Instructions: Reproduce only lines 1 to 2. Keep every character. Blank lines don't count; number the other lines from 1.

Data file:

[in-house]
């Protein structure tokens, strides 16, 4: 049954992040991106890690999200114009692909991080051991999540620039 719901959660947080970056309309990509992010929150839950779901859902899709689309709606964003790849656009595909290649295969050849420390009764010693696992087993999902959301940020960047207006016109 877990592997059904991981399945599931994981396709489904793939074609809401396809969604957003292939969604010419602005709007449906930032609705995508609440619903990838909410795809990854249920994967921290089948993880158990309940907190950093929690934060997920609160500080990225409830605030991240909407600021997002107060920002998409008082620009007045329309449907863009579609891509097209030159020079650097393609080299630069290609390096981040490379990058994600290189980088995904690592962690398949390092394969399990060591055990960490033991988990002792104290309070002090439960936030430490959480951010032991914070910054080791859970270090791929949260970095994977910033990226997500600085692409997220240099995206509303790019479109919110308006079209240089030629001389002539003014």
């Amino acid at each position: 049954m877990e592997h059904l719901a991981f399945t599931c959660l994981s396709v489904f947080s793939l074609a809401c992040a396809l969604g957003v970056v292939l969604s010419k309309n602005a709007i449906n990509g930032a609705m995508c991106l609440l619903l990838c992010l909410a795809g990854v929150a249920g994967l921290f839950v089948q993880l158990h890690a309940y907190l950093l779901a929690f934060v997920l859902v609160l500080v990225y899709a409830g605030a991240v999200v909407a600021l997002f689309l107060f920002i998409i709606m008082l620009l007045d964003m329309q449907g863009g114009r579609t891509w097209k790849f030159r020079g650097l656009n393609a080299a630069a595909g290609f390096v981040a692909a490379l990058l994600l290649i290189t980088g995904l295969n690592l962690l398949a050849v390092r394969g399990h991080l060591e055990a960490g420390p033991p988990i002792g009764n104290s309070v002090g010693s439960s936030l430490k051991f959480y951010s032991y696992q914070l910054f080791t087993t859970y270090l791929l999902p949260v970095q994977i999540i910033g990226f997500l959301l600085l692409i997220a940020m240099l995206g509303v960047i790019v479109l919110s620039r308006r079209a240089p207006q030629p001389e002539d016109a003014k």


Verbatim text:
[in-house]
């Protein structure tokens, strides 16, 4: 049954992040991106890690999200114009692909991080051991999540620039 719901959660947080970056309309990509992010929150839950779901859902899709689309709606964003790849656009595909290649295969050849420390009764010693696992087993999902959301940020960047207006016109 877990592997059904991981399945599931994981396709489904793939074609809401396809969604957003292939969604010419602005709007449906930032609705995508609440619903990838909410795809990854249920994967921290089948993880158990309940907190950093929690934060997920609160500080990225409830605030991240909407600021997002107060920002998409008082620009007045329309449907863009579609891509097209030159020079650097393609080299630069290609390096981040490379990058994600290189980088995904690592962690398949390092394969399990060591055990960490033991988990002792104290309070002090439960936030430490959480951010032991914070910054080791859970270090791929949260970095994977910033990226997500600085692409997220240099995206509303790019479109919110308006079209240089030629001389002539003014």